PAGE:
Graphene Oxide-Based Composite Membranes for Energy Efficient Ethanol Dehydration


Biofuels, such as ethanol, are in high demand, especially since the United States began using ethanol as an additive to gasoline. Ethanol can be obtained through fermentation of suitable biomass using distillation processes. These processes are based on differing boiling points of ethanol and water. The goal is to minimize the water content in ethanol so that the gasoline and ethanol mixture is anhydrous. The final step in the dehydration process is expensive, energy inefficient, and releases exhaust/emissions. A membrane for ethanol purification that's more energy efficient is needed.


A pervaporation (PV) membrane has been created that combines an electrospun nanofibrous scaffold and a graphene oxide (GO) barrier layer. It's produced by casting a GO barrier layer on the nanofibrous scaffold. The fibers in the scaffold have a diameter from around 1 to 20,000 nm, and the barrier layer has a thickness from around 5 to 5,000 nm.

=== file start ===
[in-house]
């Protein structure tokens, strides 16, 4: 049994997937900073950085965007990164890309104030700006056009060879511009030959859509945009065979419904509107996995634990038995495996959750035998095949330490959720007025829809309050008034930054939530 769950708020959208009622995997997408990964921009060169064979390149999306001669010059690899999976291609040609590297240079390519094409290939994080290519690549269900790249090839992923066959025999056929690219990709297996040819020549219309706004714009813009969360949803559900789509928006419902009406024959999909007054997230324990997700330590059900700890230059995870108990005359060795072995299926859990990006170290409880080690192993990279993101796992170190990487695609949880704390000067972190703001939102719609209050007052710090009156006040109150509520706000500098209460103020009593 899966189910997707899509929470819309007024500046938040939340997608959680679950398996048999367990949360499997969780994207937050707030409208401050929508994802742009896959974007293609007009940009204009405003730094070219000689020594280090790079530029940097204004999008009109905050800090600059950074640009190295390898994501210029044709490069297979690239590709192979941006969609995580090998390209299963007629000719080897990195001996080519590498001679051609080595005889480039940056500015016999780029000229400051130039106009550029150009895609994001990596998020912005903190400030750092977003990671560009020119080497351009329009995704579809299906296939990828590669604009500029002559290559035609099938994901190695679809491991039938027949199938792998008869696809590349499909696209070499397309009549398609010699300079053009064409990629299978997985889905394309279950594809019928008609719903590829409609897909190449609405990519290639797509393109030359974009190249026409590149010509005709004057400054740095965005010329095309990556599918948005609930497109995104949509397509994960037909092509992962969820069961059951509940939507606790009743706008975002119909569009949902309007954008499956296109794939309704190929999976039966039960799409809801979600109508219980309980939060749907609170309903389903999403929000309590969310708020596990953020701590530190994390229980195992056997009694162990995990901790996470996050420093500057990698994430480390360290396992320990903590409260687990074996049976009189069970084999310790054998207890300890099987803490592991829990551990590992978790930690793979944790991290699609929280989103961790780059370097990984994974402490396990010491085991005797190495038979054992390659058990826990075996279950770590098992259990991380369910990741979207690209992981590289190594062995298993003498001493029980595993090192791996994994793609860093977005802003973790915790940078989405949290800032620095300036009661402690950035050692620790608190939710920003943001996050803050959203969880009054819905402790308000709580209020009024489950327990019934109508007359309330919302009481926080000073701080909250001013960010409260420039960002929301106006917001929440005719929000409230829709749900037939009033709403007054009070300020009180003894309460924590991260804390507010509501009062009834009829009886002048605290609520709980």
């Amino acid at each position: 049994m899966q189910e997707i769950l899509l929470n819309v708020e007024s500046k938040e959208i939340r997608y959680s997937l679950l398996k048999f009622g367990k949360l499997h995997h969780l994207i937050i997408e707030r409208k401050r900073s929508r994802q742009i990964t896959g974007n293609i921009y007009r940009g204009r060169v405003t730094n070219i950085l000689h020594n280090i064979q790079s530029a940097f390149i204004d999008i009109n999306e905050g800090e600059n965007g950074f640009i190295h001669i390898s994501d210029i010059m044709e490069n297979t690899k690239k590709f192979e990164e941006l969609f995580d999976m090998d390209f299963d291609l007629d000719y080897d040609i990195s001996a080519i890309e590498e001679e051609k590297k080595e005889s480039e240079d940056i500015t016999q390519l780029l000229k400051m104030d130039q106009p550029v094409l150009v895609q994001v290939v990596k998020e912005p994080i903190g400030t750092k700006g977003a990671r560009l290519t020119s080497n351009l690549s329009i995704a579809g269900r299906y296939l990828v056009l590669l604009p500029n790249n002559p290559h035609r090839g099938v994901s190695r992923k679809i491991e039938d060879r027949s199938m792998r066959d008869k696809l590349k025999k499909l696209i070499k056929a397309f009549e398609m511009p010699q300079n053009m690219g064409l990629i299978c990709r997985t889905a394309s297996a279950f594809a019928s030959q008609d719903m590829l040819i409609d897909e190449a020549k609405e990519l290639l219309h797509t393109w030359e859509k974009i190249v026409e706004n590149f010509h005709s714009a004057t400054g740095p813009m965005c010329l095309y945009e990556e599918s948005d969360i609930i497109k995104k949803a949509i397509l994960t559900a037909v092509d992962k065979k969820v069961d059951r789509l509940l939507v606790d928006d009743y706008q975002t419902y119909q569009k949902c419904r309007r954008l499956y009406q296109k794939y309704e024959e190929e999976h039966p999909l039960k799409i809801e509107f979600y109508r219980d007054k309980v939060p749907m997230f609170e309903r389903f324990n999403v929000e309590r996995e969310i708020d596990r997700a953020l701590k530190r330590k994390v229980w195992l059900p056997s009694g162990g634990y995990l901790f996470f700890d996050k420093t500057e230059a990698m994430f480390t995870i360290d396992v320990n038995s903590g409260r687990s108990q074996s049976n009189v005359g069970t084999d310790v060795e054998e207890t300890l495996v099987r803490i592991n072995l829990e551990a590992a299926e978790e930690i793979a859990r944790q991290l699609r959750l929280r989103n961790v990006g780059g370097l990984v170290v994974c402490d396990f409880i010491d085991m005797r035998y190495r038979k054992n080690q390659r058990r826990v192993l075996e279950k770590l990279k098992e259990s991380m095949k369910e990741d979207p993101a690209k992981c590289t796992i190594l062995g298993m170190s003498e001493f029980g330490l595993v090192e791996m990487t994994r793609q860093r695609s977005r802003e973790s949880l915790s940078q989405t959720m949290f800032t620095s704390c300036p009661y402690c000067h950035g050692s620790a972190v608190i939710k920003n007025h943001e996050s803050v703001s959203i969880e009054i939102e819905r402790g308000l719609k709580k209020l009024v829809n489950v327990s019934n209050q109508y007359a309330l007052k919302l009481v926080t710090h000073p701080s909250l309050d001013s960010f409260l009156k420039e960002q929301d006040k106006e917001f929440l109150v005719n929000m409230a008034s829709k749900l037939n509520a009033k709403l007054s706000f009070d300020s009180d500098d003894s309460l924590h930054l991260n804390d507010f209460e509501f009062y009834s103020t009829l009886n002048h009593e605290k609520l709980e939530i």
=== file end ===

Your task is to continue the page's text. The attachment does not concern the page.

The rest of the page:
-Improved permeation flux -Improved separation factor in pervaporation applications -Less expensive and more energy efficient


-Pervaporation applications -Ethanol dehydration

Patent Status


Stage Of Development


Licensing Potential

Licensing,Development partner,Commercial partner

Licensing Status

Available for licensing.

Additional Info Please note, header image is purely illustrative. Source: MC3 Devin Wray/U.S. Navy. Wikimedia Commons, public domain.
Patent Information:
Case ID: R8555
For Information, Contact:
Donna Tumminello
Assistant Director
State University of New York at Stony Brook
Benjamin Chu
Benjamin Hsiao
Devinder Mahajan
Tsung-Ming Yeh